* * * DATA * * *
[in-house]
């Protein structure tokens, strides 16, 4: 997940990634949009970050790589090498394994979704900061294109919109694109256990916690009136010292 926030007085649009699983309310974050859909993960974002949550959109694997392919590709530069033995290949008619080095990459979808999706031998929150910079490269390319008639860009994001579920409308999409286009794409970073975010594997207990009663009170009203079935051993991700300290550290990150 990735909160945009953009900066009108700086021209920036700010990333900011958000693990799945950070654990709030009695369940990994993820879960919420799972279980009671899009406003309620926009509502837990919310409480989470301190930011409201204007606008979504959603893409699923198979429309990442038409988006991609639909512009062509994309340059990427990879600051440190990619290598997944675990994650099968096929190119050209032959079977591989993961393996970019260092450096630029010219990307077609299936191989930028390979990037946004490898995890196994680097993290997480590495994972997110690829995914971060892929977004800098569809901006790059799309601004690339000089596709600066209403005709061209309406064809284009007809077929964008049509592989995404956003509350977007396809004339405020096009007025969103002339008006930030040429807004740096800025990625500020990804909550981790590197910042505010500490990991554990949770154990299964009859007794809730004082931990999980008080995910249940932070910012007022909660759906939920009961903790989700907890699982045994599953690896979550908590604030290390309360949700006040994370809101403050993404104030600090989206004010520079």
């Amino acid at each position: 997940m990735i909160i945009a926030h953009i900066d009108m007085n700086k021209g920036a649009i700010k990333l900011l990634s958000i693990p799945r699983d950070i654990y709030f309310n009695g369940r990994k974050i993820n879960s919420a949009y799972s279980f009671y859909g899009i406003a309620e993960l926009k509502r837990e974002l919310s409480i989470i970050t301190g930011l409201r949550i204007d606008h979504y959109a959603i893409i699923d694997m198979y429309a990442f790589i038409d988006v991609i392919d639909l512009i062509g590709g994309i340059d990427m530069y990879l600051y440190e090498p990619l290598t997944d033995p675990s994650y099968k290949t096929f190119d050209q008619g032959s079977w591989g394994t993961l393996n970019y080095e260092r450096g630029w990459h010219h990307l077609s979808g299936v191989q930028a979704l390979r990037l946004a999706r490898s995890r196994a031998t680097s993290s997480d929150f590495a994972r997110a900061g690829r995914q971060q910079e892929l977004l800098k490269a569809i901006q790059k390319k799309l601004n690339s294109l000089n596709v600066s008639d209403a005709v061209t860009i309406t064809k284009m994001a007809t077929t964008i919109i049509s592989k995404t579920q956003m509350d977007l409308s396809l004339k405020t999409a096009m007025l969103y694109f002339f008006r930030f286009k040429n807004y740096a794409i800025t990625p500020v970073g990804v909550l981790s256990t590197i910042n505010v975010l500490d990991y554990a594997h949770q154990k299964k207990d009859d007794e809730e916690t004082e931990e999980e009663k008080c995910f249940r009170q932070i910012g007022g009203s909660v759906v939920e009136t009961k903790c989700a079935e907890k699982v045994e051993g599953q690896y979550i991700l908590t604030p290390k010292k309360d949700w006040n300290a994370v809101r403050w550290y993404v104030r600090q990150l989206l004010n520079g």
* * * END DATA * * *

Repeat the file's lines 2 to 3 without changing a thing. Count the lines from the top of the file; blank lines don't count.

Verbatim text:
């Protein structure tokens, strides 16, 4: 997940990634949009970050790589090498394994979704900061294109919109694109256990916690009136010292 926030007085649009699983309310974050859909993960974002949550959109694997392919590709530069033995290949008619080095990459979808999706031998929150910079490269390319008639860009994001579920409308999409286009794409970073975010594997207990009663009170009203079935051993991700300290550290990150 990735909160945009953009900066009108700086021209920036700010990333900011958000693990799945950070654990709030009695369940990994993820879960919420799972279980009671899009406003309620926009509502837990919310409480989470301190930011409201204007606008979504959603893409699923198979429309990442038409988006991609639909512009062509994309340059990427990879600051440190990619290598997944675990994650099968096929190119050209032959079977591989993961393996970019260092450096630029010219990307077609299936191989930028390979990037946004490898995890196994680097993290997480590495994972997110690829995914971060892929977004800098569809901006790059799309601004690339000089596709600066209403005709061209309406064809284009007809077929964008049509592989995404956003509350977007396809004339405020096009007025969103002339008006930030040429807004740096800025990625500020990804909550981790590197910042505010500490990991554990949770154990299964009859007794809730004082931990999980008080995910249940932070910012007022909660759906939920009961903790989700907890699982045994599953690896979550908590604030290390309360949700006040994370809101403050993404104030600090989206004010520079």
């Amino acid at each position: 997940m990735i909160i945009a926030h953009i900066d009108m007085n700086k021209g920036a649009i700010k990333l900011l990634s958000i693990p799945r699983d950070i654990y709030f309310n009695g369940r990994k974050i993820n879960s919420a949009y799972s279980f009671y859909g899009i406003a309620e993960l926009k509502r837990e974002l919310s409480i989470i970050t301190g930011l409201r949550i204007d606008h979504y959109a959603i893409i699923d694997m198979y429309a990442f790589i038409d988006v991609i392919d639909l512009i062509g590709g994309i340059d990427m530069y990879l600051y440190e090498p990619l290598t997944d033995p675990s994650y099968k290949t096929f190119d050209q008619g032959s079977w591989g394994t993961l393996n970019y080095e260092r450096g630029w990459h010219h990307l077609s979808g299936v191989q930028a979704l390979r990037l946004a999706r490898s995890r196994a031998t680097s993290s997480d929150f590495a994972r997110a900061g690829r995914q971060q910079e892929l977004l800098k490269a569809i901006q790059k390319k799309l601004n690339s294109l000089n596709v600066s008639d209403a005709v061209t860009i309406t064809k284009m994001a007809t077929t964008i919109i049509s592989k995404t579920q956003m509350d977007l409308s396809l004339k405020t999409a096009m007025l969103y694109f002339f008006r930030f286009k040429n807004y740096a794409i800025t990625p500020v970073g990804v909550l981790s256990t590197i910042n505010v975010l500490d990991y554990a594997h949770q154990k299964k207990d009859d007794e809730e916690t004082e931990e999980e009663k008080c995910f249940r009170q932070i910012g007022g009203s909660v759906v939920e009136t009961k903790c989700a079935e907890k699982v045994e051993g599953q690896y979550i991700l908590t604030p290390k010292k309360d949700w006040n300290a994370v809101r403050w550290y993404v104030r600090q990150l989206l004010n520079g």